By Massimo Gaia
MILAN, April 18 Italian tax police descended on
the Milan offices of JP Morgan on Thursday in search of
documents in their investigation into suspected fraud at Monte
dei Paschi bank, as a scandal rocking Italian finance spreads to
foreign banks doing business there.
The arrival of police at the central Milan office of the
U.S. bank comes two days after Italian prosecutors moved to
seize up to 1.95 billion euros ($2.54 billion) from Nomura,
Japan's largest broker.
"The tax police are here to acquire documents and we are
handing them over to them," Giorgio Perroni, a lawyer for the
U.S. investment bank, told reporters. JP Morgan has repeatedly
denied any wrongdoing, and a source close to the investigation
said the U.S. bank was not itself under investigation.
"They have given the documents that were asked for, they are
cooperating," the source said.
JP Morgan helped Banca Monte dei Paschi di Siena
to finance its 9 billion euro purchase in 2007 of rival
Antonveneta bank through a 1 billion euro hybrid bond.
JP Morgan is also one of the foreign banks, along with
Nomura and Deutsche Bank, that entered into derivatives deals
that imposed huge losses on Monte dei Paschi after the
Antonveneta deal. Nomura and Deutsche also deny wrongdoing.
Italian authorities say Monte dei Paschi was brought to the
verge of collapse by overpaying for Antonveneta and making bad
trades with foreign banks, in deals that were often hidden from
regulators and intended to camouflage losses.
Prosecutors are investigating whether the missteps, which
forced the Italian state to bail out the 500-year-old bank with
a 4 billion euro ($5.2 billion) loan, were the result of fraud
or kickbacks paid under former Monte dei Paschi management.
Two investigative sources told Reuters on Thursday that
Siena prosecutors had asked tax police to visit JP Morgan's
offices in central Milan to seek documents relating to
Monte dei Paschi's acquisition of Antonveneta.
Italy is seeking the help of other European countries to
carry out its seizure of cash from Nomura, held in accounts with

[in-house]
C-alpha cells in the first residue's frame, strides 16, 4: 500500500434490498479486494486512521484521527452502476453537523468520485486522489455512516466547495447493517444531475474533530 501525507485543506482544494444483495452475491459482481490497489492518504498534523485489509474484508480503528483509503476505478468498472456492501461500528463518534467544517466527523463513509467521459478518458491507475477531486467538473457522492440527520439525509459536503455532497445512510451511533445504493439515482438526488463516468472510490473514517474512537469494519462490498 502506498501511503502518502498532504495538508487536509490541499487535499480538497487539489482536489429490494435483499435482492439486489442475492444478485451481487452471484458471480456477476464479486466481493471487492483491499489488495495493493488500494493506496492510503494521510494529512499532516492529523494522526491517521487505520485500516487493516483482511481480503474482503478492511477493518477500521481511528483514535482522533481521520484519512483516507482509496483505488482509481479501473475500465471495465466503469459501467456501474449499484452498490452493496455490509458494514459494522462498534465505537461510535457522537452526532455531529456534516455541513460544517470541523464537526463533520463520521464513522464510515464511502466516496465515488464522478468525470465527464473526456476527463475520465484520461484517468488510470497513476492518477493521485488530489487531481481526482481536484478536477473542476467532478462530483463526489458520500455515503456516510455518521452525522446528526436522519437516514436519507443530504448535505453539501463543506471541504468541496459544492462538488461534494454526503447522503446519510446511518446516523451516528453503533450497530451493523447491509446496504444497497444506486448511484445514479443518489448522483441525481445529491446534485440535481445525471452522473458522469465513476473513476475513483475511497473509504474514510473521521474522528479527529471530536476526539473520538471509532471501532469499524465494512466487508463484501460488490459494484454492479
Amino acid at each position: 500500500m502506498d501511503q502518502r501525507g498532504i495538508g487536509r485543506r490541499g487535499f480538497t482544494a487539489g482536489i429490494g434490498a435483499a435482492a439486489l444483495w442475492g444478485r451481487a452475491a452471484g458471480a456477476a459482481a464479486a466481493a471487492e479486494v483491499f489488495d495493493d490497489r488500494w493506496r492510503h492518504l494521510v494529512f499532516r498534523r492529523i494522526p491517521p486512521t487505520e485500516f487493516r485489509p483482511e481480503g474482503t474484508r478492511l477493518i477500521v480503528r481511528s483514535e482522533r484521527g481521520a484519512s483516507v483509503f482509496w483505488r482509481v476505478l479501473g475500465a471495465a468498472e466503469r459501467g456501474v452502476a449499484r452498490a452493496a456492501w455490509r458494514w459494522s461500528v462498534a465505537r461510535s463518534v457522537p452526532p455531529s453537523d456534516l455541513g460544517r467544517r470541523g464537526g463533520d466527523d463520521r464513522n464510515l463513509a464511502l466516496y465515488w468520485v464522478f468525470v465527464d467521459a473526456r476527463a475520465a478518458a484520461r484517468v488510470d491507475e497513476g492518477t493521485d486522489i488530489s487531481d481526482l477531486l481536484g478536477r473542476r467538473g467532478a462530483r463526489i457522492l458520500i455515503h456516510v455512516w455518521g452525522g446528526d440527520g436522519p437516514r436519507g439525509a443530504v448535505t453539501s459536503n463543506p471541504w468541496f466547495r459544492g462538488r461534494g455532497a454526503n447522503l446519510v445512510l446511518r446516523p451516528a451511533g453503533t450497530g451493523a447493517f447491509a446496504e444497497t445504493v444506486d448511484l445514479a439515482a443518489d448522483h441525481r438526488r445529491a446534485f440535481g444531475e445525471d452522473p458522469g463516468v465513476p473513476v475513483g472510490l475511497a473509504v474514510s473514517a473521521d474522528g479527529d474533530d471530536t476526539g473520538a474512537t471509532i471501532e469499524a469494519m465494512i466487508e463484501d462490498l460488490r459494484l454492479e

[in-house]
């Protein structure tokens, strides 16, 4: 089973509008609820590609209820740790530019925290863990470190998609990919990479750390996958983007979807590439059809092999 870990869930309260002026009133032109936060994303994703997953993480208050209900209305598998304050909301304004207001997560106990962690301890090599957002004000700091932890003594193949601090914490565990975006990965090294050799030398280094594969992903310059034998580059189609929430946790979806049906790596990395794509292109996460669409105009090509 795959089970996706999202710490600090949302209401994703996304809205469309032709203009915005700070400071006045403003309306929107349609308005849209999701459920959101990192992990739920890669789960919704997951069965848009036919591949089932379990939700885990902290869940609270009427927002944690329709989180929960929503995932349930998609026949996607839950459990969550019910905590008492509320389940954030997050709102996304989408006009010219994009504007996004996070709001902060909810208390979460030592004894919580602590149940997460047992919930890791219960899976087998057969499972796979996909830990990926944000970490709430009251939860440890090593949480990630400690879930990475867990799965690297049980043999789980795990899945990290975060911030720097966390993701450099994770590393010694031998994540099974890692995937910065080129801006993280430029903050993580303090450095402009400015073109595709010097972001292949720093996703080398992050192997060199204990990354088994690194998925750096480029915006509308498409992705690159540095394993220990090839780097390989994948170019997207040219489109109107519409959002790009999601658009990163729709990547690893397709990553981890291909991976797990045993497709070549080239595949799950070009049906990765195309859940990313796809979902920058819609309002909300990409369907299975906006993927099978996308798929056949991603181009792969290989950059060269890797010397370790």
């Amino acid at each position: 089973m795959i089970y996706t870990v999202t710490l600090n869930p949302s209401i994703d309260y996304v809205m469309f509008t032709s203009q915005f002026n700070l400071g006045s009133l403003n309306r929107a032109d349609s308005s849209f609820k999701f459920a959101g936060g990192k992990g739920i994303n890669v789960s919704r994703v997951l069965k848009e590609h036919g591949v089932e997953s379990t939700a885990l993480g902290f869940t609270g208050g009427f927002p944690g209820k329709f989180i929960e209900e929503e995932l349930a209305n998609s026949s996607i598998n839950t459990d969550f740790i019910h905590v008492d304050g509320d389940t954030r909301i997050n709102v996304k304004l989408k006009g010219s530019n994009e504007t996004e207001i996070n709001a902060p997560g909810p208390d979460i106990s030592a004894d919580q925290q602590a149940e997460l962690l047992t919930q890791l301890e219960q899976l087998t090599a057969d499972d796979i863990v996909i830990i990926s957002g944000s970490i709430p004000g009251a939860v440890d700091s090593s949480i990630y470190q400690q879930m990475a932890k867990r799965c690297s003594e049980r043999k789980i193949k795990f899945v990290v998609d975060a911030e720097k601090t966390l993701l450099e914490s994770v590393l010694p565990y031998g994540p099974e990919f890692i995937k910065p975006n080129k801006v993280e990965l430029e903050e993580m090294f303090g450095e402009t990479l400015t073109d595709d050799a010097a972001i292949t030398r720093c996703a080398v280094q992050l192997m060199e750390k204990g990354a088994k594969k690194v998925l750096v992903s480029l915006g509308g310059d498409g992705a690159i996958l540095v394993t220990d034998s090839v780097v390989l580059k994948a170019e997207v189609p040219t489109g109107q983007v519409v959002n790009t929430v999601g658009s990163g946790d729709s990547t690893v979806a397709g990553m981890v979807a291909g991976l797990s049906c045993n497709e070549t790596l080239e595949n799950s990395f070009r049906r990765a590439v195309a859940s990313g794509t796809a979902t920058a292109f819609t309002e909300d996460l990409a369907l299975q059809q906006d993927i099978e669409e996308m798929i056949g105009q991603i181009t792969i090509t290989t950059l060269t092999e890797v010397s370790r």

other banks in Frankfurt and London.
Prosecutors say their goal is to block Monte dei Paschi from
losing more money to the Japanese broker over a deal called
"Alexandria", a bet on Italian government bonds made more costly
by an interest rate swap unfavourable when rates fell.
Monte dei Paschi has posted losses of 730 million euros from
bad derivatives deals including Nomura's Alexandria, a
similarly large trade called Santorini made with Deutsche bank
and, to a lesser extent, another called Nota Italia with JP
A source told Reuters this week that prosecutors could
consider action against Deutsche Bank similar to the steps taken
against Nomura, but that the investigation into the Santorini
deal was not yet as advanced as the probe into Alexandria.
Flavio Valeri, the head of Deutsche Bank in
Italy, told Reuters on Thursday that the German bank had not
been informed of any possible proceedings against it by the
The prosecutors' seizure order against Nomura described the
Santorini and Alexandria deals as twins. However, a banking
source with knowledge of the matter said Italian authorities
were differentiating between the two deals.
"Deutsche Bank does not expect anything similar (to the
seizure order against Nomura) and is not preparing for such a
case," the banking source said.